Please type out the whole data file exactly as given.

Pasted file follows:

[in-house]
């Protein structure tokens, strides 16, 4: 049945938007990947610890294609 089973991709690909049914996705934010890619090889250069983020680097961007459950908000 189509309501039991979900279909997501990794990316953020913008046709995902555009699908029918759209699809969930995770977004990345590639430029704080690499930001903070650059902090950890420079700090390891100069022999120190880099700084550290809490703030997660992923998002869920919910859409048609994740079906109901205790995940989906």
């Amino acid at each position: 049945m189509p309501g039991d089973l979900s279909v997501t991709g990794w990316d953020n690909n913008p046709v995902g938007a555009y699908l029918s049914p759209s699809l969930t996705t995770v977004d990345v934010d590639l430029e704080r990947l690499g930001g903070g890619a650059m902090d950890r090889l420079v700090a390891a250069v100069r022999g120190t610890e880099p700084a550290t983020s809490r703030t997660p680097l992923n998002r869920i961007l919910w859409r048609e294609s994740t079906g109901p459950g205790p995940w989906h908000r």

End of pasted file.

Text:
[in-house]
């Protein structure tokens, strides 16, 4: 049945938007990947610890294609 089973991709690909049914996705934010890619090889250069983020680097961007459950908000 189509309501039991979900279909997501990794990316953020913008046709995902555009699908029918759209699809969930995770977004990345590639430029704080690499930001903070650059902090950890420079700090390891100069022999120190880099700084550290809490703030997660992923998002869920919910859409048609994740079906109901205790995940989906």
């Amino acid at each position: 049945m189509p309501g039991d089973l979900s279909v997501t991709g990794w990316d953020n690909n913008p046709v995902g938007a555009y699908l029918s049914p759209s699809l969930t996705t995770v977004d990345v934010d590639l430029e704080r990947l690499g930001g903070g890619a650059m902090d950890r090889l420079v700090a390891a250069v100069r022999g120190t610890e880099p700084a550290t983020s809490r703030t997660p680097l992923n998002r869920i961007l919910w859409r048609e294609s994740t079906g109901p459950g205790p995940w989906h908000r």